Diagram showing the construction details of a BISF house
Diagram showing the construction details of a BISF house

They are very popular with owner-occupiers and tenants because, despite some of the defects, they offer very roomy accommodation.

Source: Northern Consortium of Housing Authorities (1988).

4.2 The main problems with BISF houses

The Building Research Establishment (The BISF Steel Framed House, 1986) has identified a number of defects, some of which have structural implications.

(i) Cracking of the render, which can be caused by impact damage. In addition, minor structural movement has occurred in some properties. This can result in rusting of the metal lathing, followed by total failure of the rendering.

(ii) Rusting of the steel cladding to the upper storey has also been a problem. It is caused by failure of the weather stripping on the gable ends, and by condensation. In severe cases, this has led to rusting of the sheeting rails which support the cladding.

(iii) The asbestos cement sheeting which forms the roof can deteriorate, and the material then becomes brittle and cracks. The only option in this situation is to re-cover the roof with a modern alternative such as aluminium.

(iv) Some corrosion has been found in the stanchions, particularly those at the corners of the building.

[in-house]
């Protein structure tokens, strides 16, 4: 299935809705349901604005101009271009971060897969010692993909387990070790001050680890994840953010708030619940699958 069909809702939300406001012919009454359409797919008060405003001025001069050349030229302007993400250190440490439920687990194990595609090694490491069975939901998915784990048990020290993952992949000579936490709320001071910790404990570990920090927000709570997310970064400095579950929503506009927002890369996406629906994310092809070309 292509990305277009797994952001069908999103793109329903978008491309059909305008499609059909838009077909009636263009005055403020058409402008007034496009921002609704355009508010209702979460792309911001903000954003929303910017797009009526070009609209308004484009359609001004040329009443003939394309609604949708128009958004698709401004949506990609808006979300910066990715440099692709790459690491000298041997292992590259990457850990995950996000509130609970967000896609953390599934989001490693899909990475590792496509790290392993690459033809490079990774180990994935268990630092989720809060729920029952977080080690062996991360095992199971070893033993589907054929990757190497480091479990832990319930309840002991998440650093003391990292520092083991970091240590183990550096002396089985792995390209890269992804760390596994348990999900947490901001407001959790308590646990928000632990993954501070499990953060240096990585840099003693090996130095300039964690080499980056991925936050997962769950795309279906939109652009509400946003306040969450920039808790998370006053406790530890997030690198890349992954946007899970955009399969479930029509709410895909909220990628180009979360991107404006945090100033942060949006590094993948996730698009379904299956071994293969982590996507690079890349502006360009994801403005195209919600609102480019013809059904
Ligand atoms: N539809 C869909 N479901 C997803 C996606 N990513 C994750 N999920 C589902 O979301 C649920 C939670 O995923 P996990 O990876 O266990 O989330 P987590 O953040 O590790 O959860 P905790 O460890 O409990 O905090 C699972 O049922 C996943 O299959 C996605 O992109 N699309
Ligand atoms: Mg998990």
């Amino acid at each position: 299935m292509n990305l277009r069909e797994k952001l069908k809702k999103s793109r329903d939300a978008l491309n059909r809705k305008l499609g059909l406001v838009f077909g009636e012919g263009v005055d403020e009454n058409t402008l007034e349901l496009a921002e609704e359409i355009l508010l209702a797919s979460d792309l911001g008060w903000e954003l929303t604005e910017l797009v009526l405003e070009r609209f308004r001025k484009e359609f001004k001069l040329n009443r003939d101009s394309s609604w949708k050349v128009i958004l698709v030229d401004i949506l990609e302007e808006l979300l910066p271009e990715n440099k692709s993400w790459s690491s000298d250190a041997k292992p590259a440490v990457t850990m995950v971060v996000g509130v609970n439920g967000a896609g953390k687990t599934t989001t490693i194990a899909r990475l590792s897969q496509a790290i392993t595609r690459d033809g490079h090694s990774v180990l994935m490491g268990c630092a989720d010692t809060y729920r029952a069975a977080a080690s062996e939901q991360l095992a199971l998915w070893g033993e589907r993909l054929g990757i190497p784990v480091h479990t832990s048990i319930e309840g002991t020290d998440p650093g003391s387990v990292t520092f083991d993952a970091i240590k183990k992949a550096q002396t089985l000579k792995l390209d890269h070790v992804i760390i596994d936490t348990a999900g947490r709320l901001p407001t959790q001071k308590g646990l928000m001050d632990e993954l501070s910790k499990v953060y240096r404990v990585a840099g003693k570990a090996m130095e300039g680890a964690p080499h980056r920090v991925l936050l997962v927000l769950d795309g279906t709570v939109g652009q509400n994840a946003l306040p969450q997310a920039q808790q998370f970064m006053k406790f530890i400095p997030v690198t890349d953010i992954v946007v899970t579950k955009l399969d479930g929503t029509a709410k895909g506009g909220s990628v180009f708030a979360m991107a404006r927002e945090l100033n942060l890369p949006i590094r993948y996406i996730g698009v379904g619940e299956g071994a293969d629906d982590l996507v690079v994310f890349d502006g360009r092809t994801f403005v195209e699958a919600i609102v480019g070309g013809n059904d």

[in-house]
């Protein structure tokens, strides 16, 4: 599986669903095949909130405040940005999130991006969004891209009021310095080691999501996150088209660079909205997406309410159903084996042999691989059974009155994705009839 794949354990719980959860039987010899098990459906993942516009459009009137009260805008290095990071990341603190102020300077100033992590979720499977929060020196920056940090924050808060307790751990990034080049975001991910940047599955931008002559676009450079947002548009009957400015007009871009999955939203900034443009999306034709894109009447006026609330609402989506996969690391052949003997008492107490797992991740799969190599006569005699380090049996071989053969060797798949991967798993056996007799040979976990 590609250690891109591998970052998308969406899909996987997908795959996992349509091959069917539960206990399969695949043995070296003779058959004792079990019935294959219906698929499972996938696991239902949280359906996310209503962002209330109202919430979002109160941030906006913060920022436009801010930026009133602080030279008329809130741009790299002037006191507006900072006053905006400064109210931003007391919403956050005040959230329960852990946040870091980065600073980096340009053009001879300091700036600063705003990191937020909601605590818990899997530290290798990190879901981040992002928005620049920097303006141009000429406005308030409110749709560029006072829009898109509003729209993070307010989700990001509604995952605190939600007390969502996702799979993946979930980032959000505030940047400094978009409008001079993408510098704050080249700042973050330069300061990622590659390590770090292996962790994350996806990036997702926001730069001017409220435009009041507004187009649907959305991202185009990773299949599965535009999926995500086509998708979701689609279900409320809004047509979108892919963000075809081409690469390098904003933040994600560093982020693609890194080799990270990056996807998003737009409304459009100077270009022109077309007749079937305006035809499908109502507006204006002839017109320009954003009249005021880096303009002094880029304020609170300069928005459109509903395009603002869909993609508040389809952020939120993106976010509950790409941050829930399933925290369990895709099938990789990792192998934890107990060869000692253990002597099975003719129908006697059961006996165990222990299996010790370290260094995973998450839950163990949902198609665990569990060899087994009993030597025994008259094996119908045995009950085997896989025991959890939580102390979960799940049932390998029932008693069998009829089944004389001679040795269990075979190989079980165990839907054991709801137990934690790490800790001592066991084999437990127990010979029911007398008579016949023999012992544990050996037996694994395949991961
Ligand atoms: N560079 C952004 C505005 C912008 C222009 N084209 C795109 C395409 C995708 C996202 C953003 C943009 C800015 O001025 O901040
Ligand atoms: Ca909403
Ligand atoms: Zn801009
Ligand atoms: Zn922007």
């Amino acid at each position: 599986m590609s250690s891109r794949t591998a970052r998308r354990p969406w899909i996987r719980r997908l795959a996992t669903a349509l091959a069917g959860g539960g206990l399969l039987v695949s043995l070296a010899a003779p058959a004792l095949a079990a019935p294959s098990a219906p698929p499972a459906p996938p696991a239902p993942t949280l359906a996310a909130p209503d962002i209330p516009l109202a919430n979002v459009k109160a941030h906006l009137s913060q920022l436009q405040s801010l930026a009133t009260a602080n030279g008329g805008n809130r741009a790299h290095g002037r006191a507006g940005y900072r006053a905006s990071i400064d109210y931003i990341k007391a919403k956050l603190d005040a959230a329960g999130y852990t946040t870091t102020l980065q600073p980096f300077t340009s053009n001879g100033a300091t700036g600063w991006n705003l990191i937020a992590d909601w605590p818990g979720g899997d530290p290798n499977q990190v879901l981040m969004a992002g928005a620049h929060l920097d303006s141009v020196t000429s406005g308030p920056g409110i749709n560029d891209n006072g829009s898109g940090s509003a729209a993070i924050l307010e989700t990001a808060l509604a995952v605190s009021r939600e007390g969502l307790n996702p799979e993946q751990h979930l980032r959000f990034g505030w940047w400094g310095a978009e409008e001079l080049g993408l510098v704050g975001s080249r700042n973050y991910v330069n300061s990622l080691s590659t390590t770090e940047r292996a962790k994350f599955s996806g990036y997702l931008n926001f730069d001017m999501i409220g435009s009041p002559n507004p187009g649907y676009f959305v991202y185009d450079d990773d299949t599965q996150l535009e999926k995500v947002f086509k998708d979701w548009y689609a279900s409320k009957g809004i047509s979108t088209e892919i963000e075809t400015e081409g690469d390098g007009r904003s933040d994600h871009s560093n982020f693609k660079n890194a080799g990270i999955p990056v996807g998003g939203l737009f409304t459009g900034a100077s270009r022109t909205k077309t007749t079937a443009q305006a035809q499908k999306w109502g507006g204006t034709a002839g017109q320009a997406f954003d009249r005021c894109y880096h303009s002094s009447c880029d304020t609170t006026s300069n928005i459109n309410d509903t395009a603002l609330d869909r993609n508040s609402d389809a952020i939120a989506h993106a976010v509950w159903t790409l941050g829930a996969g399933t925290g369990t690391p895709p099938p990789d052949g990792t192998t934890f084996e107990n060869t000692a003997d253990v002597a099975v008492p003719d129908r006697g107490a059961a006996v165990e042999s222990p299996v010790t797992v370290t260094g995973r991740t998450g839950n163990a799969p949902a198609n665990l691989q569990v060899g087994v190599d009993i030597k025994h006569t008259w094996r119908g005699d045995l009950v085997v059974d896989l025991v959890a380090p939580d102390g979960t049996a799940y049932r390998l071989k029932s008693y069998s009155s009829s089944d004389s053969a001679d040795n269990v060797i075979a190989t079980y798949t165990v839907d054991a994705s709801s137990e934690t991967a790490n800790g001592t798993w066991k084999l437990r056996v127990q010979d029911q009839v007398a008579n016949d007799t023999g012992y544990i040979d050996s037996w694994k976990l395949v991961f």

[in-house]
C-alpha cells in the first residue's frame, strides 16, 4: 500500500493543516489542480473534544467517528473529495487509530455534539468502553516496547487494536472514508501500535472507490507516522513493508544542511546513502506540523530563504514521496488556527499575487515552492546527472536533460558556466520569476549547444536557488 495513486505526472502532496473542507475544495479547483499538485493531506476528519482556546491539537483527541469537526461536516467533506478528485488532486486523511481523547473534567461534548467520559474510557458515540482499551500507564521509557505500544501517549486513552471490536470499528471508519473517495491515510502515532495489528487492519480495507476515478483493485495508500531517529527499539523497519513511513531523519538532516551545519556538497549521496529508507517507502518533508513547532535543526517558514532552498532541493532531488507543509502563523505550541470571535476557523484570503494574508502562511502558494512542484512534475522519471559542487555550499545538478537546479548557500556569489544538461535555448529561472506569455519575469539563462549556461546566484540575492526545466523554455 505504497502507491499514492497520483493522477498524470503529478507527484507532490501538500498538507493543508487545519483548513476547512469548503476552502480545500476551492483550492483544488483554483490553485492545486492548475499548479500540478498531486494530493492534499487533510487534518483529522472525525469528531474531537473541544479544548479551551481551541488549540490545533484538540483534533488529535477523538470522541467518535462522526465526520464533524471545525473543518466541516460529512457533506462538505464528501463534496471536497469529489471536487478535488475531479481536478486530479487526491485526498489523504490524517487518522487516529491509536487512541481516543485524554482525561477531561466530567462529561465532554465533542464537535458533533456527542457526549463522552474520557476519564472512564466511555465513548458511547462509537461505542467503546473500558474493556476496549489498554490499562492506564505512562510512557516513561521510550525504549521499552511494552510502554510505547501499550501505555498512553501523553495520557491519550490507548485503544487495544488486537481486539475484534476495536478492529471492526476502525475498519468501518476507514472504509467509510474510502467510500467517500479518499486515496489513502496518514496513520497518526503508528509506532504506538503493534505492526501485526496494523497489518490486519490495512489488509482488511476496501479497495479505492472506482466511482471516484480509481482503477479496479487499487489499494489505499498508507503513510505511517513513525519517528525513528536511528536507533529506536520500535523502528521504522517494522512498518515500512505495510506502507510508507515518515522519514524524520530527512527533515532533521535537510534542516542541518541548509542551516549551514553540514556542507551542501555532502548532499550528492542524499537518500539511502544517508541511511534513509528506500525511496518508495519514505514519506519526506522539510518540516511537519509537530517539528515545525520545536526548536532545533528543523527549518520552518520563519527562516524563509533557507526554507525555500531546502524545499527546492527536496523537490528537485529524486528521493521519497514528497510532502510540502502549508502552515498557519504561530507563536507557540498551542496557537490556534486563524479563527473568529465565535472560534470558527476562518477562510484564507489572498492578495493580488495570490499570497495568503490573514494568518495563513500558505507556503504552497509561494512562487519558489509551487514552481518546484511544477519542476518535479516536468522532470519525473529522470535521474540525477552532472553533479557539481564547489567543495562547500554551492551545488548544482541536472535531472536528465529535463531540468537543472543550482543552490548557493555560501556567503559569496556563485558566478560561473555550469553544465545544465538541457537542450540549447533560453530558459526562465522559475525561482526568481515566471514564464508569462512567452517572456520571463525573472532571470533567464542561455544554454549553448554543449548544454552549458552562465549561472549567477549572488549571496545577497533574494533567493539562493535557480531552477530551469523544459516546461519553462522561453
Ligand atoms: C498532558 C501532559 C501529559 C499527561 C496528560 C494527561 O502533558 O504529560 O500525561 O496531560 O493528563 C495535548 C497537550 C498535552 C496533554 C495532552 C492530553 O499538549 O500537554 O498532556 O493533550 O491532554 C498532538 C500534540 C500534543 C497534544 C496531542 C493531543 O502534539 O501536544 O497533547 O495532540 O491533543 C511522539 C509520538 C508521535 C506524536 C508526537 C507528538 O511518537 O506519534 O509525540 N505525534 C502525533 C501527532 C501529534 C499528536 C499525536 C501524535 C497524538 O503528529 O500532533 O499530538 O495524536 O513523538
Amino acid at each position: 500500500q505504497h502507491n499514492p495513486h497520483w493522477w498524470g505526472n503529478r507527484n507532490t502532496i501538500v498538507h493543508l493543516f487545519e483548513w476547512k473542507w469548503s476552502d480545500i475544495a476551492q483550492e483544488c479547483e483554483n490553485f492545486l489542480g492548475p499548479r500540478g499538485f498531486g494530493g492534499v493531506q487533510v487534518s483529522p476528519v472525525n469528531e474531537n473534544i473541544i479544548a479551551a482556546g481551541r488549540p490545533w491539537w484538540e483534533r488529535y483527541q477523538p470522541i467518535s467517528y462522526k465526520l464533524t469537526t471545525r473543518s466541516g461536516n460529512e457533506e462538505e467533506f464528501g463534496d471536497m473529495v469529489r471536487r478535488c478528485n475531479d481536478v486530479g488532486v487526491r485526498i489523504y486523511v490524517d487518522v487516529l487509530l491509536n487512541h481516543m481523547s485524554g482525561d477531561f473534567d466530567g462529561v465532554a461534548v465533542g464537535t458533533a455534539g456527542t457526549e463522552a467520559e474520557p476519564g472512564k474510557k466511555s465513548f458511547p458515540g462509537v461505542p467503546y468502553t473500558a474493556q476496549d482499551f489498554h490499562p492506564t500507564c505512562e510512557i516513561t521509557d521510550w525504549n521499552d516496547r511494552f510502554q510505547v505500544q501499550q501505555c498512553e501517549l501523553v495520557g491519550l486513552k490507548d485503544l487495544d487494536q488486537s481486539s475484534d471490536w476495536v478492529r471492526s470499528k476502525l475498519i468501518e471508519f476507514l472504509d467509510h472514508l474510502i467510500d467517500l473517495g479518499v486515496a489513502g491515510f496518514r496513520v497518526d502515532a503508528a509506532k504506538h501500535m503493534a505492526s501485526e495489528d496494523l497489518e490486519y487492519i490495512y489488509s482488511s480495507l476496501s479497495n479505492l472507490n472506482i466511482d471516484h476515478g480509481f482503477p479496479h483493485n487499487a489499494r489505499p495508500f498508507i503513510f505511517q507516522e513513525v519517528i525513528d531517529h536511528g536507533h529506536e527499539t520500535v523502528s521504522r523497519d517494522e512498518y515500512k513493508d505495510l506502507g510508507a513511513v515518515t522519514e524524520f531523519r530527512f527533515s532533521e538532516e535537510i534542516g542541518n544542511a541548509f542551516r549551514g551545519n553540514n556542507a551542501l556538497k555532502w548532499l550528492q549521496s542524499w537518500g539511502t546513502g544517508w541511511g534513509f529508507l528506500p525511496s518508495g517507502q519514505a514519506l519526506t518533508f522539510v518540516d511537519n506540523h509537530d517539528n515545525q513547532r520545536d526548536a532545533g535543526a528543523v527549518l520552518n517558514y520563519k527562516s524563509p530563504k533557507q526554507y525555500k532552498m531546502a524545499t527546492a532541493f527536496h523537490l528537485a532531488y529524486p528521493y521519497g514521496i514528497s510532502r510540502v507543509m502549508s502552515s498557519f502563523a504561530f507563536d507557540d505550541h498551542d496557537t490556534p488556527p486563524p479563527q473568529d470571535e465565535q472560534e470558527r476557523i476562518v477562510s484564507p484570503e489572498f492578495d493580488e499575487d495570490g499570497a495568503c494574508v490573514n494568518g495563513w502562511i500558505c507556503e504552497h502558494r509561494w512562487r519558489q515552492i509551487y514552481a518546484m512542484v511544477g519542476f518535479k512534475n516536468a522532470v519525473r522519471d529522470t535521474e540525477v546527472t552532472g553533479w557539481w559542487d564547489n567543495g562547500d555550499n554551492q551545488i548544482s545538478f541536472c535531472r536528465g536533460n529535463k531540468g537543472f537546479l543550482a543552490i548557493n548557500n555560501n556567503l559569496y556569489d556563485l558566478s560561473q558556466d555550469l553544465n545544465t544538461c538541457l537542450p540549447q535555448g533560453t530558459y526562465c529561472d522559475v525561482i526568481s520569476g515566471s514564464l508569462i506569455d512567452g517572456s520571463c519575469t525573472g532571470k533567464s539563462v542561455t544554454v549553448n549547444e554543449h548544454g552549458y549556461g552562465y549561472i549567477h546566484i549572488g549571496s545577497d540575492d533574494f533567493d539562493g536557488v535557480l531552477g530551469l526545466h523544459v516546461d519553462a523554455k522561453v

(v) There are other defects such as poor thermal insulation, discoloration of the steel sheeting and rusting of the chimney cowls. However, the majority of BISF houses are structurally sound, and those with deterioration of the structural framework can be relatively simply repaired by cutting out and replacing the affected members.

5. Timber Framed Housing

Norwegian timber frame systems were first imported during the 1920s, and these remain an attractive addition to the housing stock. Shortage of timber and labour during the immediate post Second World War period precluded the use of this type of construction, but during the 1960s and 1970s, it became popular again. It again lost favour following a “World in Action” television programme of 1983, which identified some of the problems of the system, which we shall examine shortly.